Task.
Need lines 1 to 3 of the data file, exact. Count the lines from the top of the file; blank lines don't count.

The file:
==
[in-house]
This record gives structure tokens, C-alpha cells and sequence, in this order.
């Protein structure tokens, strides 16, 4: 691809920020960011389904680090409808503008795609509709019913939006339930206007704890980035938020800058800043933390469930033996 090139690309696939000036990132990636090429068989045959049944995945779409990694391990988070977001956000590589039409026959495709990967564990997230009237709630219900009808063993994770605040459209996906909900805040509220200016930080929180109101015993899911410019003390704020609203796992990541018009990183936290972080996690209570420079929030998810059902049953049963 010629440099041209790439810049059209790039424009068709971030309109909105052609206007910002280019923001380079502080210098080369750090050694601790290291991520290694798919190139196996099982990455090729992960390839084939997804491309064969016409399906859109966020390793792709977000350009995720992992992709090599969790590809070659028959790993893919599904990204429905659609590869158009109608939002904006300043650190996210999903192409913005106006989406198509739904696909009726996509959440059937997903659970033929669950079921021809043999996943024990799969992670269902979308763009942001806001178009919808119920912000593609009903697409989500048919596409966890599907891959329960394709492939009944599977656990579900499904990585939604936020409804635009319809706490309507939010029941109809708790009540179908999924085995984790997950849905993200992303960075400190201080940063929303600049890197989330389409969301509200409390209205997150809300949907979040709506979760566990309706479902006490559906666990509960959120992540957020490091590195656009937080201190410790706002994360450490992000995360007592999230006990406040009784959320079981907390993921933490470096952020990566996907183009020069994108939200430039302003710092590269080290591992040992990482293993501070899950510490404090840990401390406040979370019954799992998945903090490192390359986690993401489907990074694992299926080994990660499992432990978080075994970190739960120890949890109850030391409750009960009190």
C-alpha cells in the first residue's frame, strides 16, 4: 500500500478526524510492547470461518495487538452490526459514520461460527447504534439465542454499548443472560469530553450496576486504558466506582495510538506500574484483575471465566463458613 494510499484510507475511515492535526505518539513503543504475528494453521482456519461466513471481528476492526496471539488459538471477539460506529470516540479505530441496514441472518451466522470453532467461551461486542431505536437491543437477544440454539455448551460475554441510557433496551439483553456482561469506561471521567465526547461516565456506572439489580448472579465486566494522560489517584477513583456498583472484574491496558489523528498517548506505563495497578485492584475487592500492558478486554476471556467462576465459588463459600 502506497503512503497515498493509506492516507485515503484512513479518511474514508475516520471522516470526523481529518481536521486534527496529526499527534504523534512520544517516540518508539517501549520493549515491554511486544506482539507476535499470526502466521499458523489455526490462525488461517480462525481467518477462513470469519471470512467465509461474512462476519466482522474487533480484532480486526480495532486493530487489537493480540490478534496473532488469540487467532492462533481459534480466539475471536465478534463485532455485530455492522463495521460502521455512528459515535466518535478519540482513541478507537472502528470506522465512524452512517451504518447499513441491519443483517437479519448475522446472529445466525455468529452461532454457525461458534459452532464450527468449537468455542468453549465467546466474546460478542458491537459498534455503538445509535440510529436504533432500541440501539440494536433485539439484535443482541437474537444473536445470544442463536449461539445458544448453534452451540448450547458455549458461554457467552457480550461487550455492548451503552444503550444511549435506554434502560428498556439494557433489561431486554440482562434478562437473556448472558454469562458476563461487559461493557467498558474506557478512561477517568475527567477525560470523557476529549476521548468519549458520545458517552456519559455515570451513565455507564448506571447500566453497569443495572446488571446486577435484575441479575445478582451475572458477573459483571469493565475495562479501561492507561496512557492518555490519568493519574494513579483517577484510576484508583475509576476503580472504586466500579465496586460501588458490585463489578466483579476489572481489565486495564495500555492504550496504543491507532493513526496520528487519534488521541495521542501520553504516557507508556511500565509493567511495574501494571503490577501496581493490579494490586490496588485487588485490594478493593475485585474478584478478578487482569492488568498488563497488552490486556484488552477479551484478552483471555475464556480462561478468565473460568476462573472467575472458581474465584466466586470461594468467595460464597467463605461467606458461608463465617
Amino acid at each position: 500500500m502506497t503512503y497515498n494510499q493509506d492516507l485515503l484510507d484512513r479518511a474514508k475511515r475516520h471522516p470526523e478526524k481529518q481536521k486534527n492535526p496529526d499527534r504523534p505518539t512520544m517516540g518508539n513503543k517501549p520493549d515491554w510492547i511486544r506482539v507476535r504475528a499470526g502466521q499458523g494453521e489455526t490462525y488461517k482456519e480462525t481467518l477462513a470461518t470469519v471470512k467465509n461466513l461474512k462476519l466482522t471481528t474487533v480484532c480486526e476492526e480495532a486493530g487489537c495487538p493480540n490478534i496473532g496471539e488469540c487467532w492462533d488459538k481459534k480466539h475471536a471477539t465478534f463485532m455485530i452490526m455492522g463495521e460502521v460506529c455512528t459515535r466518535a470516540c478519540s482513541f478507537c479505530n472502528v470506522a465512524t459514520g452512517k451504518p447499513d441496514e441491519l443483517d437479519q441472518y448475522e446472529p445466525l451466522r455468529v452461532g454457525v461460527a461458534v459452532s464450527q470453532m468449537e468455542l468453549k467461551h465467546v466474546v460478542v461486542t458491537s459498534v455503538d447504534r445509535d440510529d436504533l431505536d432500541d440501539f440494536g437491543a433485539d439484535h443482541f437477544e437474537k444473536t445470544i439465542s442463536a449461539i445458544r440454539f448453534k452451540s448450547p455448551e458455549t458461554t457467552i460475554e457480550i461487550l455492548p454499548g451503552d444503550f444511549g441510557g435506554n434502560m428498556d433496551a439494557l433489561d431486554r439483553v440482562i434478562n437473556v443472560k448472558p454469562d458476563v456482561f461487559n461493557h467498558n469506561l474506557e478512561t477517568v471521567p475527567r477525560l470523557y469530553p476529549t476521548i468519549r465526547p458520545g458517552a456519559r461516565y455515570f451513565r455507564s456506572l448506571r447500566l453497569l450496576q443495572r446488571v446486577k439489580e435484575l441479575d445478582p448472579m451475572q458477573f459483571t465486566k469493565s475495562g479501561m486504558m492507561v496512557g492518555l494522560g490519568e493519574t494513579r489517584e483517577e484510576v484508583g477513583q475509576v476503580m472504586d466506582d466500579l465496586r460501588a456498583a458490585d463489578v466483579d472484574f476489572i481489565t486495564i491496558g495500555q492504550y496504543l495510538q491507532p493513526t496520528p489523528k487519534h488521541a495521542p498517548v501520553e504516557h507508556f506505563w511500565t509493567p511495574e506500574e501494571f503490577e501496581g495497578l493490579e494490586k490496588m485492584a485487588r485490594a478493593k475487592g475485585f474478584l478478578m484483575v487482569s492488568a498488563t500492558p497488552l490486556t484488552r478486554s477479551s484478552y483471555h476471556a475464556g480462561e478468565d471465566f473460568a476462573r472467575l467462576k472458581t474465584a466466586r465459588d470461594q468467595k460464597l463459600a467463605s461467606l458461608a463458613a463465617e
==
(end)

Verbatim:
[in-house]
This record gives structure tokens, C-alpha cells and sequence, in this order.
């Protein structure tokens, strides 16, 4: 691809920020960011389904680090409808503008795609509709019913939006339930206007704890980035938020800058800043933390469930033996 090139690309696939000036990132990636090429068989045959049944995945779409990694391990988070977001956000590589039409026959495709990967564990997230009237709630219900009808063993994770605040459209996906909900805040509220200016930080929180109101015993899911410019003390704020609203796992990541018009990183936290972080996690209570420079929030998810059902049953049963 010629440099041209790439810049059209790039424009068709971030309109909105052609206007910002280019923001380079502080210098080369750090050694601790290291991520290694798919190139196996099982990455090729992960390839084939997804491309064969016409399906859109966020390793792709977000350009995720992992992709090599969790590809070659028959790993893919599904990204429905659609590869158009109608939002904006300043650190996210999903192409913005106006989406198509739904696909009726996509959440059937997903659970033929669950079921021809043999996943024990799969992670269902979308763009942001806001178009919808119920912000593609009903697409989500048919596409966890599907891959329960394709492939009944599977656990579900499904990585939604936020409804635009319809706490309507939010029941109809708790009540179908999924085995984790997950849905993200992303960075400190201080940063929303600049890197989330389409969301509200409390209205997150809300949907979040709506979760566990309706479902006490559906666990509960959120992540957020490091590195656009937080201190410790706002994360450490992000995360007592999230006990406040009784959320079981907390993921933490470096952020990566996907183009020069994108939200430039302003710092590269080290591992040992990482293993501070899950510490404090840990401390406040979370019954799992998945903090490192390359986690993401489907990074694992299926080994990660499992432990978080075994970190739960120890949890109850030391409750009960009190």